My Parenting RSS Feed does actually have a number of dad bloggers in it (eg Dad-0-matic, DaddyTypes, DIY Father, Digital Dads and my favourite: Geek Dad) but they’re mostly American (with a few Poms thrown in). Which is a shame, because I really enjoy these Paternal Parenting Blogs as they have a noticeably different tone and subject matter to the mummy bloggers. Generalising from my reading, Dad blogs seem to bring a different perspective on parenting to the Mum blogs. For one thing, there’s less focus on fashion/design and more on road testing parenting gadgets (or ‘dad-gets’) which is fun.

Intrigued as to whether there was in fact an Australian dad blogger community out there that I just wasn’t aware of, I googled Dad Blogger and a few similar iterations to no avail. Of course, by using terms like Dad Blogger etc, you wouldn’t find me, as Tot: Hot or Not is very much a joint project rather than a Dad Blog per se.

So, given my inability to track down any fellow Aussie dad bloggers I thought I’d post a call out here – if there are any other Aussie Dad/Father/Pa Bloggers out there, give me a yell in the comments. I’m sure there must be a bunch out there and it would be nice to build our own online community…

HOT: Mini Monkey Baby Sling

While it’s been easy to let the hassle and anxiety associated with venturing into the outside world with the NKOTB in tow keep us close to home, we have made a few tentative ventures outside the confines of our home.

Given that we don’t have a car, when we do venture out, we’re more than usually reliant on baby carriage contraptions.

When we know we’re not going far, or won’t be out for long, we’ve generally used the Mini Monkey Baby Sling to move NKOTB around. In fact, as the picture above shows, we are such inner-city clichés that I actually used the sling to walk NKOTB home from the hospital when she was new born.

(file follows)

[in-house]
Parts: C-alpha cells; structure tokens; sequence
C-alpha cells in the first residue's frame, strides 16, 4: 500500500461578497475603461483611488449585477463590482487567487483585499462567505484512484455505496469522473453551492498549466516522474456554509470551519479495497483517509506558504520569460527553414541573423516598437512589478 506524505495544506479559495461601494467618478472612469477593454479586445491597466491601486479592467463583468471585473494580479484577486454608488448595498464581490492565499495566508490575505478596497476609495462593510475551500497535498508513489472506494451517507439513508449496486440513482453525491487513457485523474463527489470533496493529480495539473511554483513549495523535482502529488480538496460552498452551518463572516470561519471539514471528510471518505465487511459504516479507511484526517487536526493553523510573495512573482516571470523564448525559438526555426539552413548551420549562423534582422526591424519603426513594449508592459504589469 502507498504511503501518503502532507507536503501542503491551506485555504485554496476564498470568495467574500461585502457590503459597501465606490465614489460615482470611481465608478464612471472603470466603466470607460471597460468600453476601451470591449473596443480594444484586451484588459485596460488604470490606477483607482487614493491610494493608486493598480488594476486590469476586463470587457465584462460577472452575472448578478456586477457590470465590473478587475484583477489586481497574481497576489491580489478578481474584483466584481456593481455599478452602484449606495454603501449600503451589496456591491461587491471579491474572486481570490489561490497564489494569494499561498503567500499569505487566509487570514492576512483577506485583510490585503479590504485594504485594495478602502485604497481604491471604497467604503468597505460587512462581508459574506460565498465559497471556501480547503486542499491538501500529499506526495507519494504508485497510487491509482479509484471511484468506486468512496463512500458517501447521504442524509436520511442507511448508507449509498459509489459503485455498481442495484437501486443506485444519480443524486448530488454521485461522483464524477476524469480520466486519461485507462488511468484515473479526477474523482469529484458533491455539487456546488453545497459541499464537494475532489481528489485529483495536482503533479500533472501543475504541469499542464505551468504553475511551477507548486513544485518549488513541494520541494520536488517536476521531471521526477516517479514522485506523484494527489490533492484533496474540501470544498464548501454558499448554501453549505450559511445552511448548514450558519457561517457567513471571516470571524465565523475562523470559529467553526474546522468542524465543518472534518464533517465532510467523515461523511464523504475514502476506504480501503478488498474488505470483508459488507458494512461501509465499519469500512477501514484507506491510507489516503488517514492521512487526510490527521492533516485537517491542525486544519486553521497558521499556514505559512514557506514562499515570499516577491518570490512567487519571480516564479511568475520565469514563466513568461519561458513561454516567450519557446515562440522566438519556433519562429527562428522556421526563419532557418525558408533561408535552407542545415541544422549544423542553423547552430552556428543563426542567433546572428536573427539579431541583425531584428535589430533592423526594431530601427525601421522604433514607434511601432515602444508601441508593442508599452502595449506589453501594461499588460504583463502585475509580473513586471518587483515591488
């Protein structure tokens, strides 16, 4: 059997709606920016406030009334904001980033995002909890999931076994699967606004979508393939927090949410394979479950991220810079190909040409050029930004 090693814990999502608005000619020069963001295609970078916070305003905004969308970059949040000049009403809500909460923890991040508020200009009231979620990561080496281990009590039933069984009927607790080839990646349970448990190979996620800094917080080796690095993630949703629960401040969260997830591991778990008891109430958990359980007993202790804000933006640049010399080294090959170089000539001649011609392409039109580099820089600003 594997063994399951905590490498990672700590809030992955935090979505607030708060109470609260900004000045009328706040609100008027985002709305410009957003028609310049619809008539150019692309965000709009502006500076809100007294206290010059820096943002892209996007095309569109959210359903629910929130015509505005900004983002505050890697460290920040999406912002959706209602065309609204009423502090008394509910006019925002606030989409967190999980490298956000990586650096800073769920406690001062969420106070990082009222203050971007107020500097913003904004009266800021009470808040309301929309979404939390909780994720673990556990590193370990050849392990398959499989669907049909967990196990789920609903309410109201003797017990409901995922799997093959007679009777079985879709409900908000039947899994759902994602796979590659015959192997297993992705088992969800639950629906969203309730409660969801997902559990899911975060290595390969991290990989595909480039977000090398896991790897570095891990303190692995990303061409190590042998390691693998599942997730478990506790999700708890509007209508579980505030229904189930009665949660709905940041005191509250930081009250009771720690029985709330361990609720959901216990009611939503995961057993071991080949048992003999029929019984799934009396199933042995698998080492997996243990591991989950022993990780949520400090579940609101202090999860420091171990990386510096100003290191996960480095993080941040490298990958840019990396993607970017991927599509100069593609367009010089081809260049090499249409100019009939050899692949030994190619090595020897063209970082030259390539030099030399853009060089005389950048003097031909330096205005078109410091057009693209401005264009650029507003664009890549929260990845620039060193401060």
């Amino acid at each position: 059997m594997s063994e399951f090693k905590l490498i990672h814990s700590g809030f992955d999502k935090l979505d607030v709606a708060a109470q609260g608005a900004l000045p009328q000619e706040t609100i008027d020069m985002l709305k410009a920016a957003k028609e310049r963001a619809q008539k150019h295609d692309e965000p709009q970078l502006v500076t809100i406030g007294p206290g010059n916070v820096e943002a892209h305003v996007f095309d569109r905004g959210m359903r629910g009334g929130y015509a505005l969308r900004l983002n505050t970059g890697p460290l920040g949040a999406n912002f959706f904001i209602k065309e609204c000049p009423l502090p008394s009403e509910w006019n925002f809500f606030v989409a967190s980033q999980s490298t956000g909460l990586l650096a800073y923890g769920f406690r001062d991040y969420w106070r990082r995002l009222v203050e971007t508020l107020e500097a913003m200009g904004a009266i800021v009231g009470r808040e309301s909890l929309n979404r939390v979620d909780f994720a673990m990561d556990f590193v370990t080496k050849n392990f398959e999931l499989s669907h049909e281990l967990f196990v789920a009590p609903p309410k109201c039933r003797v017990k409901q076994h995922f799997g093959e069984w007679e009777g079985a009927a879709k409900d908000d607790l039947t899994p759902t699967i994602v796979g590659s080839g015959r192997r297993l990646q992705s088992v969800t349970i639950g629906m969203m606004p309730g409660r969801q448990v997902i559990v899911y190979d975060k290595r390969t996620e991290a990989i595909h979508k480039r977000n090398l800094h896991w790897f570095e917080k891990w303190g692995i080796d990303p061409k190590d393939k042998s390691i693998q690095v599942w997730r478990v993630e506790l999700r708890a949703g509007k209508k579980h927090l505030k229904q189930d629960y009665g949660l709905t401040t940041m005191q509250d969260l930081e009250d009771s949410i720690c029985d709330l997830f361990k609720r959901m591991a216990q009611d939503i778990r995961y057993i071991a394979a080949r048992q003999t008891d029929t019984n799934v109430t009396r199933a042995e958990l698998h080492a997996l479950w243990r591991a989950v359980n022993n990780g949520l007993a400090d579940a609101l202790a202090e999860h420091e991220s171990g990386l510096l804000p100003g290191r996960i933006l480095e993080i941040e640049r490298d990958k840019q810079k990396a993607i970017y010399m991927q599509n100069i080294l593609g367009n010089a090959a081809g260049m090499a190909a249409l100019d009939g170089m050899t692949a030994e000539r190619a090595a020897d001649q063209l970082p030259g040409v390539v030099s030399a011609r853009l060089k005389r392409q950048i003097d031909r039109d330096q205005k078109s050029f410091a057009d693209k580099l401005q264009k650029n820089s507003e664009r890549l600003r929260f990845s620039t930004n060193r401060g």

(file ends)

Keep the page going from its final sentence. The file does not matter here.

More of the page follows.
It’s early days, but it’s worked pretty well so far. While it looks a bit odd without a baby in it, it’s all fairly intuitively obvious.  After a little bit of experimentation, we worked out that the ‘Banana Position’ (shown in the video below) worked best for keeping NKOTB stable and secure.

Like most babies, NKOTB seems to like the feeling of being enclosed in the sling and will generally drift off to sleep after a few minutes on the move. In fact, we’ve been able to use the sling a couple of times to settle NKOTB when she’s been particularly disturbed. To this end, one really handy feature that we’ve been using quite a bit so far is the ability to unclip the cling and then reattach it  inside the cot as a kind of hammock. The benefit of this is that it enables us to get NKOTB to sleep in the sling and then put her down to sleep in the cot without the risk of waking her up by taking her out of the sling.

Very handy, even if NKOTB looks like she needs a Pina Colada while she’s reclining.

The only short-coming we’ve found so far is that the sling does put a bit of a strain on your back after a while. Maybe it’s our technique or posture, but Joyce and I have both noticed it. In light of this, we’re considering trying to pick up a Baby Bjorn carrier for longer distance distance expeditions, but I’m not totally convinced yet.

On the whole though, we’re getting a lot of use out of the Mini Monkey – so under the binary rating scale that makes it a HOT!


HOT: Cinch Wrap

People had warned me that if it takes 9 months for your body to stretch to accommodate a baby, it’ll probably take 9 months for your body to regain its shape.